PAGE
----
In my previous post, I talked about using Fabio to handle routing for our container services.
Here, I will talk about yet another router called Traefik. What’s great about it is that it don’t even require Consul to discover our deployments.
The following guide is for a one cluster/one node setup. I will try to write a separate article on how we can use Traefik on a multi node setup.
Le’t get started.
First, let’s create a
docker-compose.yml with the following contents:
command: --web --docker --docker.domain=docker.localhost --logLevel=DEBUG
Please change the Host above, mine is apps.192.168.1.11.nip.io. Yours will be different. If you are curious why do I have a weird host name like that, you can read more about it on: nip.io
Sidenote. Basically, apps.192.168.1.11.nip.io simply points to 192.168.1.11 which is my test machine. We need to use nip.io so we could test different route names. For example, I could use new-route.192.168.1.11.nip.io, though it still resolves to the same ip 192.168.1.11, Traefik would route us to a different container service.
Now let’s start the services.
sudo docker-compose up -d
This will start the Traefik server itself, plus a sample web server running on some random port which Traefik will route to. This web server simply prints out its container id, so we can test later if load balancing is also working.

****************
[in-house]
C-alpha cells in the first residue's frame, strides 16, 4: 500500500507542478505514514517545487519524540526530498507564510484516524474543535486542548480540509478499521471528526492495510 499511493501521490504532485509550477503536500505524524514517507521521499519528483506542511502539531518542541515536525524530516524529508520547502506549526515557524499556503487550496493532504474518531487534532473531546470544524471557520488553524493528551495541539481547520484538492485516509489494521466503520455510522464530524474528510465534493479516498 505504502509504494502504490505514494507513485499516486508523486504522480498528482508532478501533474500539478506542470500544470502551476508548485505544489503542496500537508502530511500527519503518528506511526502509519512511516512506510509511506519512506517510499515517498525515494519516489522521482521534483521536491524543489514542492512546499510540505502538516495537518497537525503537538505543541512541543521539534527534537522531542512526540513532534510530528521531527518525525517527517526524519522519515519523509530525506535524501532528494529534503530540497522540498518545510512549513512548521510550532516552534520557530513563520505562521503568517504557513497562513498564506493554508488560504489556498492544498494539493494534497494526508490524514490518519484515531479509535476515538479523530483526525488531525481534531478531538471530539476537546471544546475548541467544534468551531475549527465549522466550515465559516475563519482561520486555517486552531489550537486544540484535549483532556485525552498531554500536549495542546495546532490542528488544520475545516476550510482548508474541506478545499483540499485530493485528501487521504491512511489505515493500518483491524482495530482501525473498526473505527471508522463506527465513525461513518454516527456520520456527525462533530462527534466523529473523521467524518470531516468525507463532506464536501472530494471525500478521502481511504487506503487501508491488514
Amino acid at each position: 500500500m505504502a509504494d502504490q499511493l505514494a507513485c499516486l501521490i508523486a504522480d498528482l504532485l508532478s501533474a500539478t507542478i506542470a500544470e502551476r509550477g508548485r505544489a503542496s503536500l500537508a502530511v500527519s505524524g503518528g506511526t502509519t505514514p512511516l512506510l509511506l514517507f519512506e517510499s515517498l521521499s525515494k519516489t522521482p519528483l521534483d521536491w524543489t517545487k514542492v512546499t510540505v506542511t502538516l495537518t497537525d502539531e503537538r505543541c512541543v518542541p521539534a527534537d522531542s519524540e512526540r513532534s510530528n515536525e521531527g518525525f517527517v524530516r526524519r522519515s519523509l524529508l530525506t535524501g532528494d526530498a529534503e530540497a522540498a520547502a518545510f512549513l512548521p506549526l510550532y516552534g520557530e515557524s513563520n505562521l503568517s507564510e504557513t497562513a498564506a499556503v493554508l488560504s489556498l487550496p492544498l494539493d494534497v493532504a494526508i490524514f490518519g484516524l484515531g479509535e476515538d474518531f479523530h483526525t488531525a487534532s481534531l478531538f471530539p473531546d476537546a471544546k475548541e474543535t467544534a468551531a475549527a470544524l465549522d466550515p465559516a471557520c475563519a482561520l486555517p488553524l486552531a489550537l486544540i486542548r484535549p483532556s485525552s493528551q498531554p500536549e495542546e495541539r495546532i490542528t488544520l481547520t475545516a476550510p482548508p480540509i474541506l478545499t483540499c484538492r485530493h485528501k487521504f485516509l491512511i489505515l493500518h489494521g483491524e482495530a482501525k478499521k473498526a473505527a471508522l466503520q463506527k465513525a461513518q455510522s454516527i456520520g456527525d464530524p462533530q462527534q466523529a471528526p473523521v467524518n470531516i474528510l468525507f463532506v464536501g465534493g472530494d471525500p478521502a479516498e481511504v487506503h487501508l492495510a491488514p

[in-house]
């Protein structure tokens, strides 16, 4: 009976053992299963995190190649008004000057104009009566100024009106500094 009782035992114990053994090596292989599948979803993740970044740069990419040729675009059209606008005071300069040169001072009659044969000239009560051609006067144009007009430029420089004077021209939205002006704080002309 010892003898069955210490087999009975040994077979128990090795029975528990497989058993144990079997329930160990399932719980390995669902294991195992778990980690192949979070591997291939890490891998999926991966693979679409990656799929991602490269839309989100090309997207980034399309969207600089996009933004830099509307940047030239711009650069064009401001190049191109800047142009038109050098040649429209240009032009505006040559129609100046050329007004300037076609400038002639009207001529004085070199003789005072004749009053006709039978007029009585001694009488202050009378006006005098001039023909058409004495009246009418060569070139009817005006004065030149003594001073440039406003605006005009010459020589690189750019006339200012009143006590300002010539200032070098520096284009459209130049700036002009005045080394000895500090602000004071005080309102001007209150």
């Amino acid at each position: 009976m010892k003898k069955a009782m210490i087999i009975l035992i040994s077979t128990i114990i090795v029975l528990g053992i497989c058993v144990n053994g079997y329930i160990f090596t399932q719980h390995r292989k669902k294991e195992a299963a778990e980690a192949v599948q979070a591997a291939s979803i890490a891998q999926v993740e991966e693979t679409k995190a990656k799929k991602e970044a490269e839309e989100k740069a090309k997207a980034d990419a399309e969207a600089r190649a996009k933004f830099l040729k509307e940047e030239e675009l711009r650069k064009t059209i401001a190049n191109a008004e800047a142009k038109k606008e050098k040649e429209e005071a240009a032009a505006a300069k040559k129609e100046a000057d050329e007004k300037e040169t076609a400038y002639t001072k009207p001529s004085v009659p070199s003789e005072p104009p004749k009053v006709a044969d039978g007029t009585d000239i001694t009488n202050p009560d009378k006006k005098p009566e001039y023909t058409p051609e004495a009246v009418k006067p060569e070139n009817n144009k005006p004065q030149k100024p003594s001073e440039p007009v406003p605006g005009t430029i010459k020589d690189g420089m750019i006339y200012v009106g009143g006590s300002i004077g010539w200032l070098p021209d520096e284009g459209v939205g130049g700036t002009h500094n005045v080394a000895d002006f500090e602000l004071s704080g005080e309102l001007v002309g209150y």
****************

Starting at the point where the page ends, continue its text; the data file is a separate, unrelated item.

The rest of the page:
Visit Traefik’s control panel at:
You can test if your router is working by visiting the route we specified in traefik.frontend.rule in our docker-compose.yml. Mine is:
Traefik was able to know how to route this host by using the labels we specified in docker-compose.yml. Remember we specified the following:
Now that our route is working, we could try to scale up our service.
docker-compose scale machine=2
Try refreshing the browser, you should see a different container id printed.
We could also deploy using docker commandline.
docker run -d --label traefik.backend=web2 --label traefik.frontend.rule=Host:cool.apps.192.168.1.11.nip.io jwilder/whoami
This is the usual docker run command except that we specified labels that Traefik can use.
Now we test it again, with our new route:
That’s it. This is the most basic way to get started with Traefik.